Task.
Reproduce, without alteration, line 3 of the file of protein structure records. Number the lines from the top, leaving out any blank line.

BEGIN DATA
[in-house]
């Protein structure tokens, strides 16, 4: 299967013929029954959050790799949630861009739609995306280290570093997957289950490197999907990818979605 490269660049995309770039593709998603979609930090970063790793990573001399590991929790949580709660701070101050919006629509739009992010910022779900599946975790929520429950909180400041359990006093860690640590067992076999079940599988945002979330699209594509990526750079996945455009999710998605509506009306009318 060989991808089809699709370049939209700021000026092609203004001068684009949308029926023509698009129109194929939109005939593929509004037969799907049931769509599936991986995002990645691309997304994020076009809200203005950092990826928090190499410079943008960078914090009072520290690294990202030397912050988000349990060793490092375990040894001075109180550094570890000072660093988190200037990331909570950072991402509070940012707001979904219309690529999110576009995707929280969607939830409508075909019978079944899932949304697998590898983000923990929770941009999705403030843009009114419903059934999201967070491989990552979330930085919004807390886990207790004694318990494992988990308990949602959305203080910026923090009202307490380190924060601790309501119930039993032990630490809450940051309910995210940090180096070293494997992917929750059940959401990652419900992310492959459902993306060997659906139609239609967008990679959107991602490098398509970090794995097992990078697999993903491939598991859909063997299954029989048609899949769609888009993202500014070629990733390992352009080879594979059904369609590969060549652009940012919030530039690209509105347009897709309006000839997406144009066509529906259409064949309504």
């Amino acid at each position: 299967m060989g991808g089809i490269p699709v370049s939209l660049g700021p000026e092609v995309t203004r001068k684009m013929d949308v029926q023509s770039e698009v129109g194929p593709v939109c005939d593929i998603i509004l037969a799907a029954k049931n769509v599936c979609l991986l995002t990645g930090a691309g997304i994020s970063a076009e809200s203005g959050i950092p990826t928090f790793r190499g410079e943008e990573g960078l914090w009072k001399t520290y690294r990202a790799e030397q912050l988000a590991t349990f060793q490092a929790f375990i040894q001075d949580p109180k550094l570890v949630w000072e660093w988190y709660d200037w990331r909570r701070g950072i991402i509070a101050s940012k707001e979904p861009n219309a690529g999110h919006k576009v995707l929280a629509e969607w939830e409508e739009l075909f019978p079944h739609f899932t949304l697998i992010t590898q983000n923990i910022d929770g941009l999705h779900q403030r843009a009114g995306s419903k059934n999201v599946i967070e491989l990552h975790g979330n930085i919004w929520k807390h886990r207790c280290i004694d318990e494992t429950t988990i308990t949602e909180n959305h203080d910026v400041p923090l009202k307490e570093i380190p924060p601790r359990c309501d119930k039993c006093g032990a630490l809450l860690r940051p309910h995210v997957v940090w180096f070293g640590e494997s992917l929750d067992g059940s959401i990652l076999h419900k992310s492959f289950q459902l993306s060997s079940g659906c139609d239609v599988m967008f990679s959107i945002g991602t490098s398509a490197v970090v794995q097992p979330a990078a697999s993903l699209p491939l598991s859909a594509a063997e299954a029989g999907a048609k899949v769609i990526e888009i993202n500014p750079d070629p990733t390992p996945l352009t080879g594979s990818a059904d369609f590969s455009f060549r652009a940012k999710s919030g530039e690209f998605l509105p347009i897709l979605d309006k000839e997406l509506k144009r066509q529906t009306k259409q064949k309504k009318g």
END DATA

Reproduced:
């Amino acid at each position: 299967m060989g991808g089809i490269p699709v370049s939209l660049g700021p000026e092609v995309t203004r001068k684009m013929d949308v029926q023509s770039e698009v129109g194929p593709v939109c005939d593929i998603i509004l037969a799907a029954k049931n769509v599936c979609l991986l995002t990645g930090a691309g997304i994020s970063a076009e809200s203005g959050i950092p990826t928090f790793r190499g410079e943008e990573g960078l914090w009072k001399t520290y690294r990202a790799e030397q912050l988000a590991t349990f060793q490092a929790f375990i040894q001075d949580p109180k550094l570890v949630w000072e660093w988190y709660d200037w990331r909570r701070g950072i991402i509070a101050s940012k707001e979904p861009n219309a690529g999110h919006k576009v995707l929280a629509e969607w939830e409508e739009l075909f019978p079944h739609f899932t949304l697998i992010t590898q983000n923990i910022d929770g941009l999705h779900q403030r843009a009114g995306s419903k059934n999201v599946i967070e491989l990552h975790g979330n930085i919004w929520k807390h886990r207790c280290i004694d318990e494992t429950t988990i308990t949602e909180n959305h203080d910026v400041p923090l009202k307490e570093i380190p924060p601790r359990c309501d119930k039993c006093g032990a630490l809450l860690r940051p309910h995210v997957v940090w180096f070293g640590e494997s992917l929750d067992g059940s959401i990652l076999h419900k992310s492959f289950q459902l993306s060997s079940g659906c139609d239609v599988m967008f990679s959107i945002g991602t490098s398509a490197v970090v794995q097992p979330a990078a697999s993903l699209p491939l598991s859909a594509a063997e299954a029989g999907a048609k899949v769609i990526e888009i993202n500014p750079d070629p990733t390992p996945l352009t080879g594979s990818a059904d369609f590969s455009f060549r652009a940012k999710s919030g530039e690209f998605l509105p347009i897709l979605d309006k000839e997406l509506k144009r066509q529906t009306k259409q064949k309504k009318g």